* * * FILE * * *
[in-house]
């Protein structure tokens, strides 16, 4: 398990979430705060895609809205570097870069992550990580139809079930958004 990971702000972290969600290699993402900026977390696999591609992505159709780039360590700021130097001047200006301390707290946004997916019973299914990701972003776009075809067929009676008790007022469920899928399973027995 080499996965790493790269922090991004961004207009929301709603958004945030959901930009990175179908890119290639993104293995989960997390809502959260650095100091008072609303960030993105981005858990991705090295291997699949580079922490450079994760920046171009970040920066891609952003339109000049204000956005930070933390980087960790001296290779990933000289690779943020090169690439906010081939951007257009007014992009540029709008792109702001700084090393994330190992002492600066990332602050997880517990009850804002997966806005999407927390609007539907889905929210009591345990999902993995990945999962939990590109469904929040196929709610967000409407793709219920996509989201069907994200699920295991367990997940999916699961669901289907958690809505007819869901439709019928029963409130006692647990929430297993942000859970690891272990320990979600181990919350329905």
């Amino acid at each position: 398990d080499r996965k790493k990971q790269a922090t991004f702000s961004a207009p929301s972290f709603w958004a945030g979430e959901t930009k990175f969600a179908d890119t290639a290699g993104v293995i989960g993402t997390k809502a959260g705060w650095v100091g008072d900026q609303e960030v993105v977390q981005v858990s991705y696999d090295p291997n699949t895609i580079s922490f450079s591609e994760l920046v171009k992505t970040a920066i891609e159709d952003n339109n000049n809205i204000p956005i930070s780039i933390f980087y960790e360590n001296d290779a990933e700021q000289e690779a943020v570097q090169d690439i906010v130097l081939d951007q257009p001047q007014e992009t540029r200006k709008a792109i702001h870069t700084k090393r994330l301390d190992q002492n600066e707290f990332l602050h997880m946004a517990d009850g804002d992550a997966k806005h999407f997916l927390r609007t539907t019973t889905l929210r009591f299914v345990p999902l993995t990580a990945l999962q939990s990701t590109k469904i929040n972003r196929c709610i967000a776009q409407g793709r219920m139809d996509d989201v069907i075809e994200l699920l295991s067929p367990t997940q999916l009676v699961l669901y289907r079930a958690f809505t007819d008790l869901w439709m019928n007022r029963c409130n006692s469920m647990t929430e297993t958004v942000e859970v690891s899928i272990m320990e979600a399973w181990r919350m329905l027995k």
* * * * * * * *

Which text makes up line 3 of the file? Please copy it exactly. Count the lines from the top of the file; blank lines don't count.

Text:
């Amino acid at each position: 398990d080499r996965k790493k990971q790269a922090t991004f702000s961004a207009p929301s972290f709603w958004a945030g979430e959901t930009k990175f969600a179908d890119t290639a290699g993104v293995i989960g993402t997390k809502a959260g705060w650095v100091g008072d900026q609303e960030v993105v977390q981005v858990s991705y696999d090295p291997n699949t895609i580079s922490f450079s591609e994760l920046v171009k992505t970040a920066i891609e159709d952003n339109n000049n809205i204000p956005i930070s780039i933390f980087y960790e360590n001296d290779a990933e700021q000289e690779a943020v570097q090169d690439i906010v130097l081939d951007q257009p001047q007014e992009t540029r200006k709008a792109i702001h870069t700084k090393r994330l301390d190992q002492n600066e707290f990332l602050h997880m946004a517990d009850g804002d992550a997966k806005h999407f997916l927390r609007t539907t019973t889905l929210r009591f299914v345990p999902l993995t990580a990945l999962q939990s990701t590109k469904i929040n972003r196929c709610i967000a776009q409407g793709r219920m139809d996509d989201v069907i075809e994200l699920l295991s067929p367990t997940q999916l009676v699961l669901y289907r079930a958690f809505t007819d008790l869901w439709m019928n007022r029963c409130n006692s469920m647990t929430e297993t958004v942000e859970v690891s899928i272990m320990e979600a399973w181990r919350m329905l027995k």